Our latest Windows vs. Linux benchmarks on Ubuntu 14.04 LTS are of three different AMD Radeon graphics cards from three different generations as we test the performance of Microsoft Windows 8.1 against Ubuntu 14.04 LTS, when using both the AMD Catalyst proprietary driver and the open-source R600/RadeonSI Gallium3D drivers.

Radeon Open-Source Performance Over Three Years, Compared To Catalyst
Yesterday on Phoronix I published results showing the Radeon Gallium3D performance getting close to Catalyst for the Radeon HD 5000 series and newer GPUs that are supported by the mainline Catalyst driver. On the open-source side the hardware is supported by the R600 and RadeonSI (for the GCN hardware) Gallium3D drivers. Yesterday's results showed that on Ubuntu 14.04 for many OpenGL workloads the R600/RadeonSI Gallium3D drivers were now ~80% the speed of the proprietary Catalyst driver in many instances. While this is a great feat, how does it stand for older generations of AMD Radeon hardware? In this article are Radeon HD 4870 benchmarks looking at the performance of the open-source AMD Linux driver over three years of Ubuntu Linux releases and compared to the legacy Catalyst driver from 2011.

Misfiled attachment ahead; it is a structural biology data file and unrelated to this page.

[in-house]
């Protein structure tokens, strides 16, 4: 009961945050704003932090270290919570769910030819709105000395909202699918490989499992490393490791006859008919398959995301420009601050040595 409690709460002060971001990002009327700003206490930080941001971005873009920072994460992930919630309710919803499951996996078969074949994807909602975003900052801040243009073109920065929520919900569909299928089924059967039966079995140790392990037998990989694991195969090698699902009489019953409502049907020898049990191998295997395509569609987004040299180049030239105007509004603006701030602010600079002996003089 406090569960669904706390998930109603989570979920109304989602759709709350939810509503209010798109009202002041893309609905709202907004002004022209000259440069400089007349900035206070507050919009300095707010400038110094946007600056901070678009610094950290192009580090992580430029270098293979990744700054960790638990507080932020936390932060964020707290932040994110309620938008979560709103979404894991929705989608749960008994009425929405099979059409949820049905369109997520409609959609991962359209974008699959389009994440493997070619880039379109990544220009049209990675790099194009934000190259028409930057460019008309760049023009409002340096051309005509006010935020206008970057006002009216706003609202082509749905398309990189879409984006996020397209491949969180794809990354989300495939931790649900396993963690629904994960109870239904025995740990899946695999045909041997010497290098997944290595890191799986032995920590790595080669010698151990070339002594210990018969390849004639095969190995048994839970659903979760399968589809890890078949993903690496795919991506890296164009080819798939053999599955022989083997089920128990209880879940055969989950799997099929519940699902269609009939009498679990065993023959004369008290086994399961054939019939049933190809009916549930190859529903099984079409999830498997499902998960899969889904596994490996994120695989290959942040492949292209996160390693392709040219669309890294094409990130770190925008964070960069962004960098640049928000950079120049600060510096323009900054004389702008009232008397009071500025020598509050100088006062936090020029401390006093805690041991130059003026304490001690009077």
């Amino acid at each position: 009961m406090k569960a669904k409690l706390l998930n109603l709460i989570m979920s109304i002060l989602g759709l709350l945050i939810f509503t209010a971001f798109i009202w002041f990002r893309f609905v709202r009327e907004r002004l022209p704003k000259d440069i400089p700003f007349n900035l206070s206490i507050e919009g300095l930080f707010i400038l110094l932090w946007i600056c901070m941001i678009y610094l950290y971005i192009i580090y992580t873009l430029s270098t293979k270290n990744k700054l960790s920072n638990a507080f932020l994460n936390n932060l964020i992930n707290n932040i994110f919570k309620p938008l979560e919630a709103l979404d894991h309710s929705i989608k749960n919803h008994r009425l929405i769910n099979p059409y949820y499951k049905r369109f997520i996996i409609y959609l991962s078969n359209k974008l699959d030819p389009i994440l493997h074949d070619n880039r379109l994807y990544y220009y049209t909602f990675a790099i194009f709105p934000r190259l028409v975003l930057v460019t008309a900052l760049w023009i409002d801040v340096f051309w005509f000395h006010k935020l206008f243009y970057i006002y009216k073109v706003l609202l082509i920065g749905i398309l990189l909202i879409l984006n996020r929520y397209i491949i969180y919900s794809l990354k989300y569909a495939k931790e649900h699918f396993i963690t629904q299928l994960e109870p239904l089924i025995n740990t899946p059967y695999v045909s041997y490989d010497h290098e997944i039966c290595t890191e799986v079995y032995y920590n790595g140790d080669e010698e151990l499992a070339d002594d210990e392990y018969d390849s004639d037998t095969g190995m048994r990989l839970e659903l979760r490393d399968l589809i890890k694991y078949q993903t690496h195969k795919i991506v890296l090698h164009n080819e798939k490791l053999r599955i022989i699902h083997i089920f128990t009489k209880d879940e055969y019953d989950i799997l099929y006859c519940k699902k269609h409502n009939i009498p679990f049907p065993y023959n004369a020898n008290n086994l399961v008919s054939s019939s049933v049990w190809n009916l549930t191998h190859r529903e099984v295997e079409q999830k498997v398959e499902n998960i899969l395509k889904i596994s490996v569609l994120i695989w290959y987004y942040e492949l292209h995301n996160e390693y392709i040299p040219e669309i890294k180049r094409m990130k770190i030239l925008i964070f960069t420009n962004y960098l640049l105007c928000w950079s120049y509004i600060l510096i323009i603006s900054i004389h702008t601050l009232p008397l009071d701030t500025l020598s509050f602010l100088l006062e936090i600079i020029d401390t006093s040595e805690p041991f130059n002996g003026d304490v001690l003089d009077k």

Ubuntu Now Runs Well On The MacBook Air, Beats OS X In Graphics
While last year I wrote how running Ubuntu is messy on the 2013 MacBook Air, when trying out Ubuntu 14.04 LTS on the Intel Haswell-based MacBook Air with HD Graphics 5000, it's a very different story. Not only is Ubuntu Linux now running on the MacBook Air without show-stopping issues, but its OpenGL performance can even beat Mac OS X 10.9.2.

Radeon Gallium3D Performance Gets Close To Catalyst On Ubuntu 14.04